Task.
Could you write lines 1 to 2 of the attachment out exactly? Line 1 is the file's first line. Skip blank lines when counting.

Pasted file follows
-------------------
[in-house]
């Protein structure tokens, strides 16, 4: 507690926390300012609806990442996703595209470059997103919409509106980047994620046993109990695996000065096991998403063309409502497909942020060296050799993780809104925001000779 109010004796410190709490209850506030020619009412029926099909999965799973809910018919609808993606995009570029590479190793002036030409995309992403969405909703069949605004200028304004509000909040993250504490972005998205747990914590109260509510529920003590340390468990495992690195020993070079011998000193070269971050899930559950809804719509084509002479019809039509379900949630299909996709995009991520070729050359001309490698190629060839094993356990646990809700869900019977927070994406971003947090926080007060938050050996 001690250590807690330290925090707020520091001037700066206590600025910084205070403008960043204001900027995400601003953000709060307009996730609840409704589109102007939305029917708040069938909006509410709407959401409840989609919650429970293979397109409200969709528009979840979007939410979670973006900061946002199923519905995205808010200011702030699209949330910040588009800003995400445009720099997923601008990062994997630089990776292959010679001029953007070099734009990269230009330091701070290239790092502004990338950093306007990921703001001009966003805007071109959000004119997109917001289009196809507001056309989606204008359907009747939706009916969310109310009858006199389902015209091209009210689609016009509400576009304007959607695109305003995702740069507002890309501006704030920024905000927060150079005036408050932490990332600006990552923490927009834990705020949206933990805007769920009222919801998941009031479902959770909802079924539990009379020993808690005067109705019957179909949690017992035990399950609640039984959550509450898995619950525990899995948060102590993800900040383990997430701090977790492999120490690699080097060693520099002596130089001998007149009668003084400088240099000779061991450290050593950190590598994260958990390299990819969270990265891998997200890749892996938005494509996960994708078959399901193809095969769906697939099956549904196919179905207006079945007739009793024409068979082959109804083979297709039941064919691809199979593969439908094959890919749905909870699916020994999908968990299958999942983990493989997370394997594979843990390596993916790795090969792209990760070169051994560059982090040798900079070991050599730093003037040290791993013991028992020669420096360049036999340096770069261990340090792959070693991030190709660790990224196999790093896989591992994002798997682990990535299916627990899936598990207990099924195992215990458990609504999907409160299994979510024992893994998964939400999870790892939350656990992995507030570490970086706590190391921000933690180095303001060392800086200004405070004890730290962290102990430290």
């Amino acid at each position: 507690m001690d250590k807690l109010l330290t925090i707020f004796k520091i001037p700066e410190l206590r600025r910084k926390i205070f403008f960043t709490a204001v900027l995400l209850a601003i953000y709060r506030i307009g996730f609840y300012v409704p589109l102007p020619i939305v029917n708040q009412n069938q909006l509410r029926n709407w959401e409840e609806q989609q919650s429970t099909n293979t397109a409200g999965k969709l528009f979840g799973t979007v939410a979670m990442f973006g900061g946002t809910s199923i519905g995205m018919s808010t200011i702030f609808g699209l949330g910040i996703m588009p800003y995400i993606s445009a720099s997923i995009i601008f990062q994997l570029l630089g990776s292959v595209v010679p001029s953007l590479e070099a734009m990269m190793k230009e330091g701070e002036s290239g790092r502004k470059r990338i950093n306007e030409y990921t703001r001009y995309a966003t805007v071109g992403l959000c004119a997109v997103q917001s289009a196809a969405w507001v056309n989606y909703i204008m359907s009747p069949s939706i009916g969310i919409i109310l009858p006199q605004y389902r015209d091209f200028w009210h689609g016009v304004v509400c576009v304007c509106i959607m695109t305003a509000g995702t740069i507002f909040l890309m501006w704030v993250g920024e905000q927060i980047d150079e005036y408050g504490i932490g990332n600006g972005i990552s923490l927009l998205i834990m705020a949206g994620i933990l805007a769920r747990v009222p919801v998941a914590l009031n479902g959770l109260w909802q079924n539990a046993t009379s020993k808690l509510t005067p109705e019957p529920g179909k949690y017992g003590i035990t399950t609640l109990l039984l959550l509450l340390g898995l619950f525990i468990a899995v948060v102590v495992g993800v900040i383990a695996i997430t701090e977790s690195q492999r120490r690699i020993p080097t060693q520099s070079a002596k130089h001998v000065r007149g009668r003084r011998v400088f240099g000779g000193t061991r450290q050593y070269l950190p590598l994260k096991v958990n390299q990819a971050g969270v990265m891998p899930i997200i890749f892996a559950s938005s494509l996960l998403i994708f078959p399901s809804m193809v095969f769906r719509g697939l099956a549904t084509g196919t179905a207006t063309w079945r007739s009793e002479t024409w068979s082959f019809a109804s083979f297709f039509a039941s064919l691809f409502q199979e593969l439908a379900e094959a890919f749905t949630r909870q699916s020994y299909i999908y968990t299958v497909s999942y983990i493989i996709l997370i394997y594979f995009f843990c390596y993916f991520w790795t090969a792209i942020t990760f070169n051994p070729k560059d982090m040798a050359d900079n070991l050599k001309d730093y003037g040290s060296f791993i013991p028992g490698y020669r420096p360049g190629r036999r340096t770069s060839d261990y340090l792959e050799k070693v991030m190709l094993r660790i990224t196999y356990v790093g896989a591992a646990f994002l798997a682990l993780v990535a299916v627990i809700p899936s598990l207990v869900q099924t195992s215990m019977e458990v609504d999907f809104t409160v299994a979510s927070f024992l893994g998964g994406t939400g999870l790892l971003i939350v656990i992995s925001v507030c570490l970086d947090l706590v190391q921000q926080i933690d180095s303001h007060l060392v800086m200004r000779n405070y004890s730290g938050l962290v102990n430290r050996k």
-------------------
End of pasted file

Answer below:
[in-house]
């Protein structure tokens, strides 16, 4: 507690926390300012609806990442996703595209470059997103919409509106980047994620046993109990695996000065096991998403063309409502497909942020060296050799993780809104925001000779 109010004796410190709490209850506030020619009412029926099909999965799973809910018919609808993606995009570029590479190793002036030409995309992403969405909703069949605004200028304004509000909040993250504490972005998205747990914590109260509510529920003590340390468990495992690195020993070079011998000193070269971050899930559950809804719509084509002479019809039509379900949630299909996709995009991520070729050359001309490698190629060839094993356990646990809700869900019977927070994406971003947090926080007060938050050996 001690250590807690330290925090707020520091001037700066206590600025910084205070403008960043204001900027995400601003953000709060307009996730609840409704589109102007939305029917708040069938909006509410709407959401409840989609919650429970293979397109409200969709528009979840979007939410979670973006900061946002199923519905995205808010200011702030699209949330910040588009800003995400445009720099997923601008990062994997630089990776292959010679001029953007070099734009990269230009330091701070290239790092502004990338950093306007990921703001001009966003805007071109959000004119997109917001289009196809507001056309989606204008359907009747939706009916969310109310009858006199389902015209091209009210689609016009509400576009304007959607695109305003995702740069507002890309501006704030920024905000927060150079005036408050932490990332600006990552923490927009834990705020949206933990805007769920009222919801998941009031479902959770909802079924539990009379020993808690005067109705019957179909949690017992035990399950609640039984959550509450898995619950525990899995948060102590993800900040383990997430701090977790492999120490690699080097060693520099002596130089001998007149009668003084400088240099000779061991450290050593950190590598994260958990390299990819969270990265891998997200890749892996938005494509996960994708078959399901193809095969769906697939099956549904196919179905207006079945007739009793024409068979082959109804083979297709039941064919691809199979593969439908094959890919749905909870699916020994999908968990299958999942983990493989997370394997594979843990390596993916790795090969792209990760070169051994560059982090040798900079070991050599730093003037040290791993013991028992020669420096360049036999340096770069261990340090792959070693991030190709660790990224196999790093896989591992994002798997682990990535299916627990899936598990207990099924195992215990458990609504999907409160299994979510024992893994998964939400999870790892939350656990992995507030570490970086706590190391921000933690180095303001060392800086200004405070004890730290962290102990430290």